Greater Boston Anti-Displacement Toolkit

Identifying & evaluating policies

How do we protect where we live?

Black and white drawing showing an overhead view of a round table. Sitting around the table are a group of neighborhood residents, having a conversation. Snacks are also sitting on the table. Next to the table, a child is playing on the floor with another person.

Workshop 4


Communities across the country are experiencing threats to their homes and neighborhoods. There are many policy and strategy models communities can adopt to protect where they live. This workshop section is intended for engaging and developing community-driven ideas and solutions.

Communities can use this activity to:

  • Generate ideas and solutions by and from the community,
  • Identify policy and strategy models that work,
  • Gather community knowledge about how different policy and strategy models can be adopted,
  • Identify needs and gaps in information necessary to move forward with a specific policy or strategy.

The policies and strategies identified can be used to influence decision-makers and educate other community members about problems and potential solutions. This activity informs planning for organizing, developing, and advocating a specific policy or strategy to adopt in your community.

The facilitation guide below outlines how to conduct this activity, and is intended to be adapted as needed to fit your community needs.

Facilitation Guide

  • To identify specific policies and strategies we have used or witnessed other communities use to protect their homes.
  • To evaluate which policies and strategies to consider adopting and advocating in our community.
  1. Learned about and documented policies and strategies we are aware of and/or used as proposals to fight displacement.
  2. Identified what we know and need to know (action plan) to consider specific policy proposals and strategies for our community.
  3. Evaluated if a specific policy proposal or strategy will work in your community.

Whom to Invite

Those you invite (or exclude) will largely depend on the purpose (Why do it?) and outcomes (What do you want to know/have at the end?) of organizing this activity in your community. Ideally, there would be a minimum of 6 participants who represent a cross-section of experiences to share and discuss different policies and strategies they are aware of or witnessed others use to protect their homes.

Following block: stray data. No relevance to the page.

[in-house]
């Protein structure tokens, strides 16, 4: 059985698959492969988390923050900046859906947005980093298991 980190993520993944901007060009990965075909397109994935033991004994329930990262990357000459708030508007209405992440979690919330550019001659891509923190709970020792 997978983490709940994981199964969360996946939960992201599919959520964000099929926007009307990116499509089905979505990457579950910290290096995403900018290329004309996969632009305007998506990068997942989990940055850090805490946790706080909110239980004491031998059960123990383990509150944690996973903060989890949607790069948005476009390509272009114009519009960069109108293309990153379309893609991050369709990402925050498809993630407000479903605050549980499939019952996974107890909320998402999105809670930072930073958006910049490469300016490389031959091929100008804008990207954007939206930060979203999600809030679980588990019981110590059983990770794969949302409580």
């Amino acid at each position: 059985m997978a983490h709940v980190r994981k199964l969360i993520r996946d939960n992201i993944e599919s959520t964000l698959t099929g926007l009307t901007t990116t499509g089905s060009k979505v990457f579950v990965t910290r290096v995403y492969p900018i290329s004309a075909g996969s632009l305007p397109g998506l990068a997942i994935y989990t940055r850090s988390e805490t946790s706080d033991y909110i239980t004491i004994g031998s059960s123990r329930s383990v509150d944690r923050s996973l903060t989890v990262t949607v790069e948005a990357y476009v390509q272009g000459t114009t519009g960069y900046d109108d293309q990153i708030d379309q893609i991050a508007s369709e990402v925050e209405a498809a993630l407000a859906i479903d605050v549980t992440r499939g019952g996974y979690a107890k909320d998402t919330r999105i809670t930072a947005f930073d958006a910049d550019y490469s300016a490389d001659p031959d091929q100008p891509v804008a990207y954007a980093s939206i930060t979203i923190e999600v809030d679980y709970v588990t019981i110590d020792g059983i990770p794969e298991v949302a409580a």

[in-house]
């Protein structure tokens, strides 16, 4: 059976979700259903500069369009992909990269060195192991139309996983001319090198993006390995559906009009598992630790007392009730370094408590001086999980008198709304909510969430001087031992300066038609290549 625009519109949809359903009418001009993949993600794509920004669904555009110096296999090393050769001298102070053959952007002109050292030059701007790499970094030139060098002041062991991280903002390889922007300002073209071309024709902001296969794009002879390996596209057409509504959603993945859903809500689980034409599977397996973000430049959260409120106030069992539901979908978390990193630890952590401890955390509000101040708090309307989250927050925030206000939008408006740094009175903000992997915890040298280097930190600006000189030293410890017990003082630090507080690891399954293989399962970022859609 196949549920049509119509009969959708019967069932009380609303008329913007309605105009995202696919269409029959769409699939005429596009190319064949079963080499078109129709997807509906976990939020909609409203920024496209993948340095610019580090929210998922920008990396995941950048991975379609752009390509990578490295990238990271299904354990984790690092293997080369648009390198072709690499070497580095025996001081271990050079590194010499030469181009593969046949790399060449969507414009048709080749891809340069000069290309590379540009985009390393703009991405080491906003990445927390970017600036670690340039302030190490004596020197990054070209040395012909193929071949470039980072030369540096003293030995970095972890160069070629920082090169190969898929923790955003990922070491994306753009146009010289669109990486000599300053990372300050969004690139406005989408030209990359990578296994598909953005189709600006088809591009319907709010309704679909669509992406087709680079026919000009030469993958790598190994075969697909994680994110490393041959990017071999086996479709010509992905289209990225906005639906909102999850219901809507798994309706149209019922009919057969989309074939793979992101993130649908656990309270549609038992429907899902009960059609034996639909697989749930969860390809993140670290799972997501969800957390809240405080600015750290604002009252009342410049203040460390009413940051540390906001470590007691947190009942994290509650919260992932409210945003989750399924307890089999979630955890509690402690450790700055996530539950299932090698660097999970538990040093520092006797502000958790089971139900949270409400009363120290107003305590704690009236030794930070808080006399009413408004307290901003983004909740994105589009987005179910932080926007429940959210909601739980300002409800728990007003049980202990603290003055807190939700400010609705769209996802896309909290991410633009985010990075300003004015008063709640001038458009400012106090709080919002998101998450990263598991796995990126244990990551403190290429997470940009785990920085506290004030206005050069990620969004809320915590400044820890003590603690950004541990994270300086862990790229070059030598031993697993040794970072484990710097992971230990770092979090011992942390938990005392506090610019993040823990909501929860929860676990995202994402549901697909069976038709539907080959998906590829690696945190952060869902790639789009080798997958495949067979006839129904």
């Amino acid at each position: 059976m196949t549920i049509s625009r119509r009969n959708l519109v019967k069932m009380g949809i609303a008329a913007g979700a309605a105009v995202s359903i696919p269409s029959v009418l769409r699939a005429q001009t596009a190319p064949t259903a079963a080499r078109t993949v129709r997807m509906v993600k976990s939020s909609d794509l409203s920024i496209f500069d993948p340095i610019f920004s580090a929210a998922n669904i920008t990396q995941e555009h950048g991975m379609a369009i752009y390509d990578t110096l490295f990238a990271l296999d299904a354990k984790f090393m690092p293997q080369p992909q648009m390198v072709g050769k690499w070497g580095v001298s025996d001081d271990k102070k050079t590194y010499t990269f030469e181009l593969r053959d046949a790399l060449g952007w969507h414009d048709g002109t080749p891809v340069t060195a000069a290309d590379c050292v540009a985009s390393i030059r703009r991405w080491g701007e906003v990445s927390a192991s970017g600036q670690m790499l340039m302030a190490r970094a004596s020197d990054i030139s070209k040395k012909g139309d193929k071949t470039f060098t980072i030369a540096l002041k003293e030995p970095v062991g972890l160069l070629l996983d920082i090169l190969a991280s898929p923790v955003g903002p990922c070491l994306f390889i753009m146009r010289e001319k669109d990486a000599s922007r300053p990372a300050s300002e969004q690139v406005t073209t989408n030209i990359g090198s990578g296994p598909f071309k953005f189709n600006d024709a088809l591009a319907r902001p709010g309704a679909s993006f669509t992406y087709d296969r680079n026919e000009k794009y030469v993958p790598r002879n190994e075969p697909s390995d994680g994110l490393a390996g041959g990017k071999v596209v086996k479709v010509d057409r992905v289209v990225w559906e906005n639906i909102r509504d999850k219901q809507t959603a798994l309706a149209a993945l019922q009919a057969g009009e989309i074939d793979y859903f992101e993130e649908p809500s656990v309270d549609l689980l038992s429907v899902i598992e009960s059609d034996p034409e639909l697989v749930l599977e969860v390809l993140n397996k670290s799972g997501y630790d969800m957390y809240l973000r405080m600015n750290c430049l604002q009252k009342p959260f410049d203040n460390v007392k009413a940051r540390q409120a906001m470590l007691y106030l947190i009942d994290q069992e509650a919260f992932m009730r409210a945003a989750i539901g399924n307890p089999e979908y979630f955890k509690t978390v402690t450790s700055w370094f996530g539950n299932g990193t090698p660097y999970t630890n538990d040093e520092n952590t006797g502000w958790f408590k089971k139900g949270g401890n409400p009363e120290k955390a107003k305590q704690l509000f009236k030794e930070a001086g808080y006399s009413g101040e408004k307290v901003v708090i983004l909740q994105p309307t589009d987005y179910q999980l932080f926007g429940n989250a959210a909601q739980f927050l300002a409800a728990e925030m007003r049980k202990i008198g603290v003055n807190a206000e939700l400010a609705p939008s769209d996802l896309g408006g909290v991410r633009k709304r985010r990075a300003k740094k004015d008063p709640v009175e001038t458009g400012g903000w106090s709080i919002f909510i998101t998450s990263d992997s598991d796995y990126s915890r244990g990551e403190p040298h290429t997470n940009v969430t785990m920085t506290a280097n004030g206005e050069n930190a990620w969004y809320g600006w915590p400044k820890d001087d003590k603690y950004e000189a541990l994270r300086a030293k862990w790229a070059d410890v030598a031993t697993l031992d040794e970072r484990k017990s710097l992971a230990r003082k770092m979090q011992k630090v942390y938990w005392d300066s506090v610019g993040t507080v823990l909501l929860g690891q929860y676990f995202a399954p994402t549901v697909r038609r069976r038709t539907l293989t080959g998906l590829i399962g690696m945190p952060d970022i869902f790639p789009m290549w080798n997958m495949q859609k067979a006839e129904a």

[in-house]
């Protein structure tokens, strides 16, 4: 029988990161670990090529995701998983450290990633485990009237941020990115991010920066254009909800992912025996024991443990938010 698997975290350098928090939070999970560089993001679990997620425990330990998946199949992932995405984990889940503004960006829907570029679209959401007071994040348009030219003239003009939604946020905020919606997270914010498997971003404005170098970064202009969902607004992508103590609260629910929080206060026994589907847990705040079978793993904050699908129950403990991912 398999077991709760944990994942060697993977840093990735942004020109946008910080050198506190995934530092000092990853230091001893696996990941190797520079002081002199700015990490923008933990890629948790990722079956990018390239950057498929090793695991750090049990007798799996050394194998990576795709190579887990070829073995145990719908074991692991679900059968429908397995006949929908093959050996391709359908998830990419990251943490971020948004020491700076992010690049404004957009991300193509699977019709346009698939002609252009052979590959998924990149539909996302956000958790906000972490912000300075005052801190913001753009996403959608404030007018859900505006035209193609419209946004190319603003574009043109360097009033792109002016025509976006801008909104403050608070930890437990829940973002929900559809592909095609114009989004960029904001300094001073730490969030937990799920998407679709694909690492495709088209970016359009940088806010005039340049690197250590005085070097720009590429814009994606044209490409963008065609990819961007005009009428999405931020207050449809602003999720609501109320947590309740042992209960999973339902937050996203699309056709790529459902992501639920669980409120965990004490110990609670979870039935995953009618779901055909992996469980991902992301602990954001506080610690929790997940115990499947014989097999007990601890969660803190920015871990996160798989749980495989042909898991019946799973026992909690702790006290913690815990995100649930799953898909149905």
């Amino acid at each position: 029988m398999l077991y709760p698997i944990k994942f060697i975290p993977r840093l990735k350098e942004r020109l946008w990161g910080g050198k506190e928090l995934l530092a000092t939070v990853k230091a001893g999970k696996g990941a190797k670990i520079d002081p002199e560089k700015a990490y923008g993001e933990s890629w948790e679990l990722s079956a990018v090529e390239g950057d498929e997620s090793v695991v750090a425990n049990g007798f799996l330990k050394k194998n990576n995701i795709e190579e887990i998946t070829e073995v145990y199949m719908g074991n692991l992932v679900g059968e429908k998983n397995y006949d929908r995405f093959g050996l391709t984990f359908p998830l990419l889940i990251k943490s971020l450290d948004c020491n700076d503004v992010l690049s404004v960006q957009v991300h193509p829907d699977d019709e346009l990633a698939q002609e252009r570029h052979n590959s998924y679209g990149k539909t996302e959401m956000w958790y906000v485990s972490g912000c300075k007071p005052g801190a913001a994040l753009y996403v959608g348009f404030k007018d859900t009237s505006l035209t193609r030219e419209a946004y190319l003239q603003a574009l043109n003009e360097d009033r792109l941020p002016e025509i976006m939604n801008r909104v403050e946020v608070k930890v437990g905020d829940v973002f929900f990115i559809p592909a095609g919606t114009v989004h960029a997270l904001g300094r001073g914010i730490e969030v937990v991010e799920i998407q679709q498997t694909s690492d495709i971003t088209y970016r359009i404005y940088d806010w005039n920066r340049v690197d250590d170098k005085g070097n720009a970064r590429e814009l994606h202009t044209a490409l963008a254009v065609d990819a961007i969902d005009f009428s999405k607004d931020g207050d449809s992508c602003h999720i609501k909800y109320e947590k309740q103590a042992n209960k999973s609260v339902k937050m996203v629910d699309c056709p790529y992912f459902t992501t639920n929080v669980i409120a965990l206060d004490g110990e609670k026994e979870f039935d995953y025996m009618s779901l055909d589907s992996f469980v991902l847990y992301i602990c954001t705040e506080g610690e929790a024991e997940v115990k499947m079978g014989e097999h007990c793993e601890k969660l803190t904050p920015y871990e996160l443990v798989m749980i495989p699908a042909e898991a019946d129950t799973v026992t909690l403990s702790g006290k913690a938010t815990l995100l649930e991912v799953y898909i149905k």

Once this has been identified, then ask:

  • Who can help fulfill this purpose?
  • Who is most relevant for this activity?
  • Who might threaten the purpose?

For example:

  • There is a new, mixed-use (live, work, play) development proposed that will stretch across two city blocks in the community, which could potentially bring new opportunities for jobs, housing, and services. The community is currently organizing to protect existing residents and businesses and ensure the development is beneficial for existing residents and businesses. You can invite community residents and business owners located in or close to the area being developed, key organizations or organizers in the area fighting this development, and anyone else who might be directly impacted by this development.
  • Gentrification and displacement are growing concerns for your community and the surrounding area. More and more residents are being pushed out of their homes due to rising housing costs. You can work with the community to identify and explore solutions to address the problem by inviting housing advocates, environmental advocates, past and current community members, or institution representatives from local schools or health care organizations. A cross-section of participants can help kick-start a conversation about potential policies and strategies your community can adopt and advocate to fight displacement.

Materials & Prep

  • Identify 1-2 facilitators and assign roles for the session, including 1 note taker and 1 timekeeper. (If 2 facilitators, the 2 can rotate roles—e.g., 1 facilitates and the other takes notes and keeps time).
  • Print blank group dialogue worksheets for each participant.
  • Print worksheet examples for each facilitator. Note: If helpful, the worksheet examples can be printed and shared with participants.
  • Pens and pencils for writing on worksheets.
  • Flip-chart/butcher paper (blank) for capturing share-backs and discussions.
  • Markers for flip-chart/butcher paper.


  • Design for what you want! Customize the facilitation guide to fit your desired purpose, needs, and outcomes.
  • Determine the collective purpose of this activity to consider adopting and advocating in your community (e.g., Is this for a specific campaign, issue, or target the community is wanting to influence?).
  • Identify how much time you will need for each discussion and activity (suggested time: 60 minutes). The Idea Generation (Part 1) exercise goes a bit quicker—5 minutes on your own and 10-15 minutes to share back. You will likely spend more time (about 30 minutes) doing the Evaluating Policies and Strategies (Part 2) group work and share-backs.
  • Based on who is participating, identify the anticipated number of break-out groups.
  • Schedule time after your activity to debrief with the facilitators on what worked and what you might change if conducting the activity again. Identify any action items for you, your organization, or community.

Detailed Plan

Part 1: Idea Generation (15 min)

Drawing of a facilitator
Step 1: Introducing the Activity (5 min)

FACILITATOR: In Part 1 of this exercise, we would like to hear about what policies and strategies you have used or have witnessed being used in other communities. This is your vision of ideas for what policies and strategies you think can help protect where we live. There are no right or wrong answers in this exercise.

Remember: no one knows everything and together we know a lot! Our goal is to get as many ideas on the table to share with one another.

In Part 2 of this exercise, we'll select a few ideas to dig deeper into evaluating what we already know and need to know to consider adopting for our community.

Drawing of a facilitator
Step 2: On Your Own (5 min)

INSTRUCTIONS: Pass out Part 1 of the worksheet to participants.